Operation High Roller, a criminal campaign that’s aimed at stealing money from high-value accounts from all over the world, has been found to target the European Single Euro Payments Area (SEPA) network via automated transfer systems (ATS).
This is not the first time when cybercriminals rely on SEPA payments in their operations, but this time they’re combining the method with Operation High Roller elements to create a sophisticated automated attack, McAfee experts report.
SEPA payment channels, which are similar to the US’s Automated Clearing House (ACH) system, are preferred by fraudsters because they benefit from numerous advantages when making cross-border transactions.
Researchers reveal that, on one occasion, Russian crooks attempted to transfer 61,000 EUR ($77,854) to multiple mule accounts from a German bank utilizing this method. At the time of the attack, some of the targeted accounts had balances of over 50,000 EUR ($63,845).
So how do these attacks work?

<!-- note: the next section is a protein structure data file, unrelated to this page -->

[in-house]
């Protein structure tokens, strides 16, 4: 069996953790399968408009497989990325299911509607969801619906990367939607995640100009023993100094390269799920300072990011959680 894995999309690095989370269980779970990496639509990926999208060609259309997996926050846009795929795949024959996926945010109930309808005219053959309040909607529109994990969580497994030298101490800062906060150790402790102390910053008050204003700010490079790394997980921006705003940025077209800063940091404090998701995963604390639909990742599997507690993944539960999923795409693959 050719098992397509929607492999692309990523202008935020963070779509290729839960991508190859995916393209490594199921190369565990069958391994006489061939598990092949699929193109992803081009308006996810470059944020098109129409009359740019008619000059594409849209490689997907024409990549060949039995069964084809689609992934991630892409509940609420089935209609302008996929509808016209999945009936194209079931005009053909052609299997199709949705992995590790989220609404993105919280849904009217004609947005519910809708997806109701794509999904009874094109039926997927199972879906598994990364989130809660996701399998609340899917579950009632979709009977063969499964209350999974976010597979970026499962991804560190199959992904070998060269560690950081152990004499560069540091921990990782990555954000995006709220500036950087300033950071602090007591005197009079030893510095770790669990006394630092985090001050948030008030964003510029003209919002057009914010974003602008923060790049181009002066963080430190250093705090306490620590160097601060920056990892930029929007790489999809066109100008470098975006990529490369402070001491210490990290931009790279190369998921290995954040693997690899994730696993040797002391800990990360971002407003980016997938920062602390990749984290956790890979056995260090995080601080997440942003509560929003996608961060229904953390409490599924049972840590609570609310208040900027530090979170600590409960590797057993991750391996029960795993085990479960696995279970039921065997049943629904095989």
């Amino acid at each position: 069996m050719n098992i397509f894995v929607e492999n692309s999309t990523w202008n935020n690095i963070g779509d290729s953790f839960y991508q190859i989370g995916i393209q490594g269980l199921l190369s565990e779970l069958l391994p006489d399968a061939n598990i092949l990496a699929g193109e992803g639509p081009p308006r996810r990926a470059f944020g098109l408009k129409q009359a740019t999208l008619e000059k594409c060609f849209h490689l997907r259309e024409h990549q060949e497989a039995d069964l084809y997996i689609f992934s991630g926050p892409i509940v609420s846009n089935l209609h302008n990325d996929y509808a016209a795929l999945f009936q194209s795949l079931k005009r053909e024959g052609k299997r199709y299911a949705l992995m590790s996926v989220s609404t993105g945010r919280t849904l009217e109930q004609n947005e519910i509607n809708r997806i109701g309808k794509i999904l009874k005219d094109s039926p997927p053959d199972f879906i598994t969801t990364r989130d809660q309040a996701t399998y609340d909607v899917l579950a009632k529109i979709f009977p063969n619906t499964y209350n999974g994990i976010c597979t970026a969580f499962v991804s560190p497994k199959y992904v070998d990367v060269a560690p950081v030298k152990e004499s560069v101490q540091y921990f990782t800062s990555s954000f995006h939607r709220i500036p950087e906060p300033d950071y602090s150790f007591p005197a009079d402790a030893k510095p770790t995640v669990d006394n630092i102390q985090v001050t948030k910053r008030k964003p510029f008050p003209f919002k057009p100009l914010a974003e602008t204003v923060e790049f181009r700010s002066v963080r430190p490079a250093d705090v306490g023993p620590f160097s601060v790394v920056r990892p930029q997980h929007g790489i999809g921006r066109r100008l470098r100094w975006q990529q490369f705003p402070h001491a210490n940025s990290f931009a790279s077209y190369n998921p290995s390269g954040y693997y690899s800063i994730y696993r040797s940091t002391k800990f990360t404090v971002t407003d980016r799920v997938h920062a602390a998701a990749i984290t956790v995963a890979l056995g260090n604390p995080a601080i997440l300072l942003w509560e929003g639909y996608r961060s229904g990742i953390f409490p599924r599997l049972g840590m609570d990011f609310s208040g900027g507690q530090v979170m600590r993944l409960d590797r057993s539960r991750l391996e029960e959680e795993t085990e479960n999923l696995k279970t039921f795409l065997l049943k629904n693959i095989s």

Since the infections are targeted and affect only a small number of customers, the malicious attempts are difficult to identify.
The attackers use a server located in Moscow, Russia, which hosts separate control panels for each of the targeted financial institutions. The control panels don’t seem sophisticated, but they hide highly complex mechanisms.
For instance, the webinjects contain variables that allow cybercriminals to specify the ranges used by the ATS when performing transactions. Also, there’s a section that defines the elements that the ATS code can utilize.
The system is designed to allow SEPA transactions ranging between 1,000 EUR ($1,200) and 100,000 EUR ($120,000).
Although some of the functions are similar to ones used in older European ATS schemes, the code appears to be newly developed.
The attacks can be considered a hybrid because they combine both server-side and client-side elements.